I had just been hired to follow a guy. Funny thing was, I had no know idea why I was being hired to follow him. The guy paying me just said, “Keep an eye on him and make sure he doesn’t get into trouble.”
“What kind of trouble?”
“You’ll know it when you see it.”
Normally I don’t work on cases without having some facts, but I owed the guy one so I took the job. Hoping the work would be easy I clipped my gun on my hip, slipped into the trench coat my girlfriend gave me last Christmas and headed out the door. When I caught my reflection in a store window I smiled. Stunning. Then I got in my car and drove to Manhattan.
Around nine-thirty in the evening I parked my car my next to a hydrant on West 14th Street. The guy I was supposed to follow over would be on 12th. When I found him he looked harmless enough. Pudgy and around forty, he wearing a black leather jacket, blue jeans and a pair of sturdy looking black shoes. A soft rain was falling, misting the light from the street lamps into disinterested halos. The man didn’t have an umbrella but didn’t seem to notice the rain. Then again he didn’t seem to notice the anything – not the homeless people begging for change, the artsy types outside the galleries or the pretty co-eds with cute butts walking down the street. Feeling the co-eds were being neglected I decided to notice for him. The guy was deep inside his head but I didn’t wonder why. It made him easier to tail.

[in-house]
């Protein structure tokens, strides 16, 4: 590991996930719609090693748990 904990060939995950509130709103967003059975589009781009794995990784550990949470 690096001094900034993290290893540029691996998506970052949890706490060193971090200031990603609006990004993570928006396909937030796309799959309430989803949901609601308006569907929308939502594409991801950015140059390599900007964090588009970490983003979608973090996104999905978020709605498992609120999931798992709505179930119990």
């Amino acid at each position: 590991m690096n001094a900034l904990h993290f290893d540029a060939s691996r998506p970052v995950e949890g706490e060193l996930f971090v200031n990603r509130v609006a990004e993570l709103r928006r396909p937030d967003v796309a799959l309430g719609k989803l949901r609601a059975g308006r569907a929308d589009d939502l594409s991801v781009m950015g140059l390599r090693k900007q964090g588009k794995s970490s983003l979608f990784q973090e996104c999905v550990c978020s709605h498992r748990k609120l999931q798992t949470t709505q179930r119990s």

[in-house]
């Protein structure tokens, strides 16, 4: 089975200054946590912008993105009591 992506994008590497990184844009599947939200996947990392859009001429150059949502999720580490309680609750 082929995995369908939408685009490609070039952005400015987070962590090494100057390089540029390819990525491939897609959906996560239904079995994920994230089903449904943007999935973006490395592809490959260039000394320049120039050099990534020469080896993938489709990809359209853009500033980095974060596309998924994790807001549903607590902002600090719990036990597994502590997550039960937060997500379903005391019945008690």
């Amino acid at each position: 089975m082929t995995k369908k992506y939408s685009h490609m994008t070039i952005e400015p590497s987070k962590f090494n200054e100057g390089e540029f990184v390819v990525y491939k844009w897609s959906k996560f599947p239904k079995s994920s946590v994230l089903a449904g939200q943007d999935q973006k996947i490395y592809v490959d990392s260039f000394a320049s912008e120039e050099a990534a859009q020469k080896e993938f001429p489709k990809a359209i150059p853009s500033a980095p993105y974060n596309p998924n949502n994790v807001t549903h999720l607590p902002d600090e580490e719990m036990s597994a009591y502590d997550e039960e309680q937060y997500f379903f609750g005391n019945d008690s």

The man went into a bar off 11th so I followed him inside. It wasn’t my kind of place – noisy crowded, full of impossibly young students boasting about how important their lives were going to be. Besides, the music was bad. The man sat at the bar and ordered a double scotch on the rocks. I grabbed a stool on the opposite side and ordered a Blue Moon draft. I stole glances at the guy while I pretended to study the menu.
I watched as the guy drank his scotch with great deliberation. As he sipped he stared at his reflection in the mirror over the bar. His face looked like he was girding himself for an unpleasant task. Halfway though his drink his cell phone vibrated on top of the bar. He glanced at the screen, downed his scotch and walked out. I dropped a ten on the bar and followed him.
The guy went around the block and met a slim girl in blue jeans and a tight fitting leather coat coming out of a building. She was very pretty and her long brown hair was tied in a ponytail. The man said a few words and they started walking down the street. As I fell in behind them I could hear the girl chattering nervously. The man didn’t say much. They held hands for a minute but when the girl let go he stuffed his hands inside his coat.
After a few blocks they walked into a restaurant near Union Square and sat at a table in the back. I went to bar where I could keep an eye on them and got another beer. When the bartender set a bowl of peanuts down in front of me my nostrils flared inelegantly. I hadn’t eaten during the drive over and I was hungry. After a while the waitress brought the girl a hamburger and the guy another scotch. I was envious of the girl’s hamburger. Pretty soon the couple was in deep conversation. I couldn’t hear what they were talking about but judging from their body language it wasn’t good. Sipping my beer I watched as emotions ran riot across the girl’s face. The man looked like he was imploding into the center of himself.